Now, someone reading this may be able to achieve this altered state of consciousness and can produce those fairly constant gamma waves. For those of us who haven’t gotten there yet, there is hope. Because now we understand that prayer, when used as a vehicle for things, situations and specific outcomes is not how we remember who we are. It’s okay to pray this way, but these types of prayer are our cosmic training wheels. As the Course says, again from The Song of Prayer: Prayer is tied up with learning until the goal of learning has been reached, which means we have to go through these stages of learning to reach the highest rung of prayer: meditation that focuses on love alone.
“Well,” you might be thinking, “how’s that gonna change the world?”
I’ll tell you. It changes the world because once you emerge from that state of gamma brainwave activity – and perhaps one day manage to keep it going for more than a fifth of a second – you change. Instead of looking out at the world and seeing things to have, situations to work out how you want or outcomes to be just so, you see a world where the only thing you want is for all of these seemingly disparate beings you encounter to realize their unity – their divinity – their absolute beauty and grandeur.
If that is what you see, how do you think you’ll act in the world? Instead of seeking to fulfill your own desires, because you are afraid of not having enough or being enough, you’ll seek ways to serve and bring so much love into this world that all you will encounter are those kinds of opportunities – because you know everything you will ever really need in this physical realm will arrive when you need it.
Jesus shows us how it’s done in one short scene from the first chapter of Mark that tells us he went to a deserted place to pray. That place Jesus went to was probably a physically desolate place, but that Greek word also denotes a place where there is nothing – a state of mind where we are empty of our ego. The word used for prayer can mean “supplication” but it also means “to worship.”
Jesus is showing us that true prayer – that top of the rung – recognizes that this world is illusion and invites us to go beyond it, into the nothingness of God’s realm and to just worship – or be present there – instead of asking for specific things or outcomes. “That nothingness,” the Course says, “becomes the altar of God. It disappears in God. Herein lies the power of prayer. It asks nothing and receives everything.”
This place of nothingness is what our ego fears the most because in this place it can no longer exist. This is the place where WE truly exist though, which is why we can share this type of prayer with others, because this field of spirit is their true, divine, egoless home as well. This is the field out beyond right and wrong that the Muslim mystic poet Rumi invites us to meet him in.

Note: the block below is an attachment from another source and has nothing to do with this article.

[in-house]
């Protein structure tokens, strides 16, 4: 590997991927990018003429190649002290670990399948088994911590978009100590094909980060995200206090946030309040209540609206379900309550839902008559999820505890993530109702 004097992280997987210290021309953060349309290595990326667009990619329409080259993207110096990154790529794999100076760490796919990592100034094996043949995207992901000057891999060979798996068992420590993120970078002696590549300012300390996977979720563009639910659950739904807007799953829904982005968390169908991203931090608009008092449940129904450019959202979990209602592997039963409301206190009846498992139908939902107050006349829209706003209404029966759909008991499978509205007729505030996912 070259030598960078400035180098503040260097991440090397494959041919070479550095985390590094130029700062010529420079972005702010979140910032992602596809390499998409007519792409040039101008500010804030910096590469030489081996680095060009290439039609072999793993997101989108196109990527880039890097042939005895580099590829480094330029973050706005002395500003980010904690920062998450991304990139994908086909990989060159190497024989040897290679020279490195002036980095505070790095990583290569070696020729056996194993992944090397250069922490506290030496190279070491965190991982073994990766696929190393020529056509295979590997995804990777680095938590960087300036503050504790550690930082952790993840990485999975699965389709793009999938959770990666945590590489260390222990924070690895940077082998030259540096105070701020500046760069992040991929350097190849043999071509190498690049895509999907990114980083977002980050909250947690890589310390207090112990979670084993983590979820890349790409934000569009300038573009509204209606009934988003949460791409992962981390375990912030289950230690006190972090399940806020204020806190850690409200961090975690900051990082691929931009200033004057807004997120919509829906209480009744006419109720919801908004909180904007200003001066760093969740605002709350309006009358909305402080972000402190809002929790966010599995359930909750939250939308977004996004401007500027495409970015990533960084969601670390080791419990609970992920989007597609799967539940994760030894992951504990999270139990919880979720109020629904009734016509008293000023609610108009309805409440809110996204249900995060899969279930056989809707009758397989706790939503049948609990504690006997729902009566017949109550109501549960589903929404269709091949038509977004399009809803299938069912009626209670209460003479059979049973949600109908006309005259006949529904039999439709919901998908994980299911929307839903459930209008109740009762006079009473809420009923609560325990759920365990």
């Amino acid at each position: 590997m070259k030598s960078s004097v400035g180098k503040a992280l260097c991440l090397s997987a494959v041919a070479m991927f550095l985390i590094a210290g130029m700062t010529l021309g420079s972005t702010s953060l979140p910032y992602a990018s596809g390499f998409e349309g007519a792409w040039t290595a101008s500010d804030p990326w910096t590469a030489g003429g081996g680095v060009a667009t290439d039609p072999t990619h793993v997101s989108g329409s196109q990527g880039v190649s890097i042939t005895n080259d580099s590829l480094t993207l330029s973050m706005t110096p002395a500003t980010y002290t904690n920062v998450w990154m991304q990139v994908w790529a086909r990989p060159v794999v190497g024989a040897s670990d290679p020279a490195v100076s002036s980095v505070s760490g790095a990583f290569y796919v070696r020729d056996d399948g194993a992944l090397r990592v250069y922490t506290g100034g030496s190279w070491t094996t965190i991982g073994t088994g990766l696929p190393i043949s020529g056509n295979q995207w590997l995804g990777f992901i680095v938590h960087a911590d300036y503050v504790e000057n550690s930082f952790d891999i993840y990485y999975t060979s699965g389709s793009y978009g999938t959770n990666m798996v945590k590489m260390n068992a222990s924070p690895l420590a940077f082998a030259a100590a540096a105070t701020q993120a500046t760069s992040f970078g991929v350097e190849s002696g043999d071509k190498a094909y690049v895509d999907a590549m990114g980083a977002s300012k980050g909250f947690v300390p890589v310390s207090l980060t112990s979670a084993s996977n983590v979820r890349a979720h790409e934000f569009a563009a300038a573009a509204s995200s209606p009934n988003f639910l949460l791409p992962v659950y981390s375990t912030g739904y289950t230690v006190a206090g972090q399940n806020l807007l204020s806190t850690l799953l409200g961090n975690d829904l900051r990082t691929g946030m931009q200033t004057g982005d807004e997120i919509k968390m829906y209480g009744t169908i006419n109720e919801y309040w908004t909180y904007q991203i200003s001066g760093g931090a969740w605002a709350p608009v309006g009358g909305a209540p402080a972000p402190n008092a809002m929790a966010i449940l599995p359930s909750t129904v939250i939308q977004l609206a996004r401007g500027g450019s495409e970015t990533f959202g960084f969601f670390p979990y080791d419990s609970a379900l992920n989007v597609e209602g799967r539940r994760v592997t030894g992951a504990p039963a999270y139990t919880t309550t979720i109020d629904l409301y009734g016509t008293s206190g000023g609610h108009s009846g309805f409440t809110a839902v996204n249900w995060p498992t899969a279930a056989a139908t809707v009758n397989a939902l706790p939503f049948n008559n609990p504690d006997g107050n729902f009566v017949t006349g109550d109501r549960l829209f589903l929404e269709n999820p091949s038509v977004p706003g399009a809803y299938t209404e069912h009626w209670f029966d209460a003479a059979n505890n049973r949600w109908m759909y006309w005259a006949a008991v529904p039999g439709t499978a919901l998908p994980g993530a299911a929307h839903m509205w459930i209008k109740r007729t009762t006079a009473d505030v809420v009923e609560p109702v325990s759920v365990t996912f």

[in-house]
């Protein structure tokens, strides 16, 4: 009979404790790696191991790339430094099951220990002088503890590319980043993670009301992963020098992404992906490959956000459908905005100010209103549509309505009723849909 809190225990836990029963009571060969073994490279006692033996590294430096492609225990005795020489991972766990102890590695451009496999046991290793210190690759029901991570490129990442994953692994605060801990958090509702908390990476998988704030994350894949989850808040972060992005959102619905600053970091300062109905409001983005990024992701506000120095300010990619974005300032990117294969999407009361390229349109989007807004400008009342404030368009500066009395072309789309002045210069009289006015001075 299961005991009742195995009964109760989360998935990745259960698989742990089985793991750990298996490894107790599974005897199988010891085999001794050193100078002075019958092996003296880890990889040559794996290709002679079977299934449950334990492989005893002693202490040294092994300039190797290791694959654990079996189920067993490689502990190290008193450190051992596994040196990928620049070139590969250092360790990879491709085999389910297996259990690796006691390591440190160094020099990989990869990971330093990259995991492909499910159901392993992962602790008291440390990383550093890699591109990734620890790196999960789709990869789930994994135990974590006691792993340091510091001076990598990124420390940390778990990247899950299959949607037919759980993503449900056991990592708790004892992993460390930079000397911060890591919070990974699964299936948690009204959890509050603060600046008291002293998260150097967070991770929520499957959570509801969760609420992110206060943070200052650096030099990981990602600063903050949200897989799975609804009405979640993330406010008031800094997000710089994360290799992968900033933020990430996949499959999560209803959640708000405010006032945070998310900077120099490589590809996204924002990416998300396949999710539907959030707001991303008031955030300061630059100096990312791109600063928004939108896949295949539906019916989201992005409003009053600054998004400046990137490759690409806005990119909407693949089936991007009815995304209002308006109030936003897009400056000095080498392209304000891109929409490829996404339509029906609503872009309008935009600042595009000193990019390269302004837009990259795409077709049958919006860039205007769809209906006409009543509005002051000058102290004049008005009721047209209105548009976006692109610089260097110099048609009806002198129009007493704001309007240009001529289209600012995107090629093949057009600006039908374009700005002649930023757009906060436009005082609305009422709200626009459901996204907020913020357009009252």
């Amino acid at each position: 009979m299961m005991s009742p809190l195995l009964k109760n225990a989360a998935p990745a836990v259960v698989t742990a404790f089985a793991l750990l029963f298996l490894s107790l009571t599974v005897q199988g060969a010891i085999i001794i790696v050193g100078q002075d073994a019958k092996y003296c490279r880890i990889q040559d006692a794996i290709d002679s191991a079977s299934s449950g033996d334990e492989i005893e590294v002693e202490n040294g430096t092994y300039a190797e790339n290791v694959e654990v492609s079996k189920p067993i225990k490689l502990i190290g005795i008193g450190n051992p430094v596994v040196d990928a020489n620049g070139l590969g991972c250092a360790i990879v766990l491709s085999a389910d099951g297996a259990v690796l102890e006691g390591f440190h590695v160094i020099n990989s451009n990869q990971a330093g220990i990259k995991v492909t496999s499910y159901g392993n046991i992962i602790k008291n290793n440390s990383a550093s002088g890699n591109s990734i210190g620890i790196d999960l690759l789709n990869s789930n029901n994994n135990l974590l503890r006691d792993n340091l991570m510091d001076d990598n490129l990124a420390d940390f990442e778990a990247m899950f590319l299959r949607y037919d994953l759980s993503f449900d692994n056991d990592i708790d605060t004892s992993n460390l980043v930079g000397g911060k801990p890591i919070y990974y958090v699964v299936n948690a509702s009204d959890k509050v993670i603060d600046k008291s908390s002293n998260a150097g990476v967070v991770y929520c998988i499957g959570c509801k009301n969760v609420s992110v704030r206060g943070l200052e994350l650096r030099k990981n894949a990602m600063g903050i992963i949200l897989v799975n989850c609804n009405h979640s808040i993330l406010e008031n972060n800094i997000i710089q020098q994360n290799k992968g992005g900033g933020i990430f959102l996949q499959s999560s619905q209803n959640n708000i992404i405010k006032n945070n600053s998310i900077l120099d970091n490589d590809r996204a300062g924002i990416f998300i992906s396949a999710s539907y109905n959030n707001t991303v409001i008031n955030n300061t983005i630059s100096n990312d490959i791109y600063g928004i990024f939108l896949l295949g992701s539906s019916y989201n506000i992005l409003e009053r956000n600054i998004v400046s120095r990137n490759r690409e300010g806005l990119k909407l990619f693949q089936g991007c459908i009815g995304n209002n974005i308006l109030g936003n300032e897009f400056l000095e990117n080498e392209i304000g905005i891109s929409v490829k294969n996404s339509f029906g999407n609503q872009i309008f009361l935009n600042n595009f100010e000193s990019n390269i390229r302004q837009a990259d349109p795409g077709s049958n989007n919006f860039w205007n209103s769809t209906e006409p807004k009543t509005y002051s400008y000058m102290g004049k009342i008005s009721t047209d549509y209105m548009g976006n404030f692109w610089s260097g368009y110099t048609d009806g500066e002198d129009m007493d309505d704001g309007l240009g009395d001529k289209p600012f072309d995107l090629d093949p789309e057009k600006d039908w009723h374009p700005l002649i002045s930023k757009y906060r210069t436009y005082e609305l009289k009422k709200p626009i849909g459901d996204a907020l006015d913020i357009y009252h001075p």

Guess what happens when we go to that place? Prayers are answered, because we have ended the separation and dispelled fear. The Course, again from The Song of Prayer, says: Perhaps the specific form of resolution for a specific problem will occur to either of you; it does not matter which. Perhaps it will reach both, if you are genuinely attuned to one another. It will come because you have realized that Christ is in both of you. That is its only truth.
Jesus shows us how to put this into practice. After his meditation, he says to his disciples: “Let us go on to the neighboring towns, so that I may proclaim the message there also; for that is what I came out to do.”
In meditation, Jesus remembers who he is and he remembers why he came here and when he arises – that message is still within him – a constant prayer that he then puts into action by doing what he came to do. We are here to do what we are all called to do. We are all called to pray without ceasing – to climb that ladder of prayer that leads us away from praying for the temporary goodies of the world and instead sets our sights on the eternal riches of God’s realm.
I invite you to engage in this highest form of prayer as often as you can and then go into the world to proclaim and become the message of love, for that is what we came here to do.
Founder of Motley Mystic and the Jubilee! Circle interfaith spiritual community In Columbia, S.C., Candace Chellew (she/her) is the author of Bulletproof Faith: A Spiritual Survival Guide for Gay and Lesbian Christians (Jossey-Bass, 2008). Founder and Editor Emeritus of Whosoever, she earned her masters of theological studies at Emory University’s Candler School of Theology, was ordained by Gentle Spirit Christian Church in December 2003, and trained as a spiritual director through the Omega Point program of the Episcopal Diocese of Atlanta. She is also a musician and animal lover.